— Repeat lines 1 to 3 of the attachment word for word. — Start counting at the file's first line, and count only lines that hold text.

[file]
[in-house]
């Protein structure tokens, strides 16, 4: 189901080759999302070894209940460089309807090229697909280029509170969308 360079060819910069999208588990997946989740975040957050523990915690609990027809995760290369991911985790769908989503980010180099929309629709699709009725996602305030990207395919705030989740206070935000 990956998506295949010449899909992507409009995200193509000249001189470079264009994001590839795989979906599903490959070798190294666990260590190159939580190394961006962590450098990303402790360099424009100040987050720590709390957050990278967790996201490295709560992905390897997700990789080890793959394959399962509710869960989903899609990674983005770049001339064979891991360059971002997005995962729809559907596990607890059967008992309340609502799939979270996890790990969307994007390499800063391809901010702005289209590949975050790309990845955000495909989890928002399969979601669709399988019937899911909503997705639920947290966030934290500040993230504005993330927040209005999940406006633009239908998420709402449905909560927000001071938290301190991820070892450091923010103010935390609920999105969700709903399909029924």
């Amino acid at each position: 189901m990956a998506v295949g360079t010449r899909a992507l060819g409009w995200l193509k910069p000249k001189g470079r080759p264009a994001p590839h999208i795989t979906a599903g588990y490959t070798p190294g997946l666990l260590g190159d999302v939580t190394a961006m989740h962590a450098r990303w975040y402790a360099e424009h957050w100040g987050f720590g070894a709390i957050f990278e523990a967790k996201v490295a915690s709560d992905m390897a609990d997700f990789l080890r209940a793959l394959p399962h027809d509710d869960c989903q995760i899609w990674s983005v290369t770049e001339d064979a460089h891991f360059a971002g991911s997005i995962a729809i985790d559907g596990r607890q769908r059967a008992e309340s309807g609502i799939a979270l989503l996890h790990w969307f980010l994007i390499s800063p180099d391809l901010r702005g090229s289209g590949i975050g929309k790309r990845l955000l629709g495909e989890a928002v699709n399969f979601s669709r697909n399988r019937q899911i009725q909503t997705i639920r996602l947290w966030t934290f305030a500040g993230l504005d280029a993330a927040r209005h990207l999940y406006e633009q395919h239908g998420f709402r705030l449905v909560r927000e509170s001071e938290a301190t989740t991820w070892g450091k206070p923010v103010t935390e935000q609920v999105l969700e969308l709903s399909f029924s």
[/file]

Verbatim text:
[in-house]
């Protein structure tokens, strides 16, 4: 189901080759999302070894209940460089309807090229697909280029509170969308 360079060819910069999208588990997946989740975040957050523990915690609990027809995760290369991911985790769908989503980010180099929309629709699709009725996602305030990207395919705030989740206070935000 990956998506295949010449899909992507409009995200193509000249001189470079264009994001590839795989979906599903490959070798190294666990260590190159939580190394961006962590450098990303402790360099424009100040987050720590709390957050990278967790996201490295709560992905390897997700990789080890793959394959399962509710869960989903899609990674983005770049001339064979891991360059971002997005995962729809559907596990607890059967008992309340609502799939979270996890790990969307994007390499800063391809901010702005289209590949975050790309990845955000495909989890928002399969979601669709399988019937899911909503997705639920947290966030934290500040993230504005993330927040209005999940406006633009239908998420709402449905909560927000001071938290301190991820070892450091923010103010935390609920999105969700709903399909029924």
């Amino acid at each position: 189901m990956a998506v295949g360079t010449r899909a992507l060819g409009w995200l193509k910069p000249k001189g470079r080759p264009a994001p590839h999208i795989t979906a599903g588990y490959t070798p190294g997946l666990l260590g190159d999302v939580t190394a961006m989740h962590a450098r990303w975040y402790a360099e424009h957050w100040g987050f720590g070894a709390i957050f990278e523990a967790k996201v490295a915690s709560d992905m390897a609990d997700f990789l080890r209940a793959l394959p399962h027809d509710d869960c989903q995760i899609w990674s983005v290369t770049e001339d064979a460089h891991f360059a971002g991911s997005i995962a729809i985790d559907g596990r607890q769908r059967a008992e309340s309807g609502i799939a979270l989503l996890h790990w969307f980010l994007i390499s800063p180099d391809l901010r702005g090229s289209g590949i975050g929309k790309r990845l955000l629709g495909e989890a928002v699709n399969f979601s669709r697909n399988r019937q899911i009725q909503t997705i639920r996602l947290w966030t934290f305030a500040g993230l504005d280029a993330a927040r209005h990207l999940y406006e633009q395919h239908g998420f709402r705030l449905v909560r927000e509170s001071e938290a301190t989740t991820w070892g450091k206070p923010v103010t935390e935000q609920v999105l969700e969308l709903s399909f029924s």